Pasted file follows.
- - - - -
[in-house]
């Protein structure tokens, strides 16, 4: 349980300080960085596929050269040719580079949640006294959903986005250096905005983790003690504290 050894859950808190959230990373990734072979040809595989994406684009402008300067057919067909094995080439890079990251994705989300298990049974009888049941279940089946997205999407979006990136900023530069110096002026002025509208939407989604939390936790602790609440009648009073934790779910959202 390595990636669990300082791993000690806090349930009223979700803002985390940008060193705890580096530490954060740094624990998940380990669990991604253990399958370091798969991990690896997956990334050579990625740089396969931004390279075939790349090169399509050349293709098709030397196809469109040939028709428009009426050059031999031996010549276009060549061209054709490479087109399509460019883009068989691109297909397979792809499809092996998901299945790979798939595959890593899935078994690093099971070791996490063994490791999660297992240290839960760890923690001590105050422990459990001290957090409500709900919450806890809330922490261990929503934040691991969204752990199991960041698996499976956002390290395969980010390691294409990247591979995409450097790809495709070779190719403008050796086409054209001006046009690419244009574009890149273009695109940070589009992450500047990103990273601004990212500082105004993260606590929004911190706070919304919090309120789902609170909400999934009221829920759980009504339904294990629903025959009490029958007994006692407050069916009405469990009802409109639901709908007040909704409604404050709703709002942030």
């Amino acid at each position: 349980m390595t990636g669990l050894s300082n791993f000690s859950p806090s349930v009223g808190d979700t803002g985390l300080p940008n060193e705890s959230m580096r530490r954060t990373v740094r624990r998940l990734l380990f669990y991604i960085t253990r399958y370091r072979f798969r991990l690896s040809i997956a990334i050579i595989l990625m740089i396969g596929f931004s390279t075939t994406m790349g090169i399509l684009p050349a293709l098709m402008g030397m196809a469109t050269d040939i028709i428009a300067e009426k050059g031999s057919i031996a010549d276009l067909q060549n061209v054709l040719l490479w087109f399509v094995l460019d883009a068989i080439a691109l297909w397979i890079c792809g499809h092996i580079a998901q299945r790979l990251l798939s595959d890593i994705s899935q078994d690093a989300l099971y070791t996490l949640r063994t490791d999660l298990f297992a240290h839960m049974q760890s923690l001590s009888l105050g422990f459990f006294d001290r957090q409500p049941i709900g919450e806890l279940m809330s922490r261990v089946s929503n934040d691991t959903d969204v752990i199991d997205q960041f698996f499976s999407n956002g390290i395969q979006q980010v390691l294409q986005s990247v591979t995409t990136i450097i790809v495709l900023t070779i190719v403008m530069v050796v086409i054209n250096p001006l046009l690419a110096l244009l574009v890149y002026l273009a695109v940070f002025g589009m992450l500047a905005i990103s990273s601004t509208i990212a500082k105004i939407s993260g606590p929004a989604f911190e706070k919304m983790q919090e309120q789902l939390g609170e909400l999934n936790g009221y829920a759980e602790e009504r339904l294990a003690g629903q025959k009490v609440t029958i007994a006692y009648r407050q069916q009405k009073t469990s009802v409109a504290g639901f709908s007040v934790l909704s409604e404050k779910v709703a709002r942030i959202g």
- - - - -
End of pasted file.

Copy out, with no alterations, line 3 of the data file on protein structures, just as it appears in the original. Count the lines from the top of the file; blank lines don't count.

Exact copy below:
């Amino acid at each position: 349980m390595t990636g669990l050894s300082n791993f000690s859950p806090s349930v009223g808190d979700t803002g985390l300080p940008n060193e705890s959230m580096r530490r954060t990373v740094r624990r998940l990734l380990f669990y991604i960085t253990r399958y370091r072979f798969r991990l690896s040809i997956a990334i050579i595989l990625m740089i396969g596929f931004s390279t075939t994406m790349g090169i399509l684009p050349a293709l098709m402008g030397m196809a469109t050269d040939i028709i428009a300067e009426k050059g031999s057919i031996a010549d276009l067909q060549n061209v054709l040719l490479w087109f399509v094995l460019d883009a068989i080439a691109l297909w397979i890079c792809g499809h092996i580079a998901q299945r790979l990251l798939s595959d890593i994705s899935q078994d690093a989300l099971y070791t996490l949640r063994t490791d999660l298990f297992a240290h839960m049974q760890s923690l001590s009888l105050g422990f459990f006294d001290r957090q409500p049941i709900g919450e806890l279940m809330s922490r261990v089946s929503n934040d691991t959903d969204v752990i199991d997205q960041f698996f499976s999407n956002g390290i395969q979006q980010v390691l294409q986005s990247v591979t995409t990136i450097i790809v495709l900023t070779i190719v403008m530069v050796v086409i054209n250096p001006l046009l690419a110096l244009l574009v890149y002026l273009a695109v940070f002025g589009m992450l500047a905005i990103s990273s601004t509208i990212a500082k105004i939407s993260g606590p929004a989604f911190e706070k919304m983790q919090e309120q789902l939390g609170e909400l999934n936790g009221y829920a759980e602790e009504r339904l294990a003690g629903q025959k009490v609440t029958i007994a006692y009648r407050q069916q009405k009073t469990s009802v409109a504290g639901f709908s007040v934790l909704s409604e404050k779910v709703a709002r942030i959202g």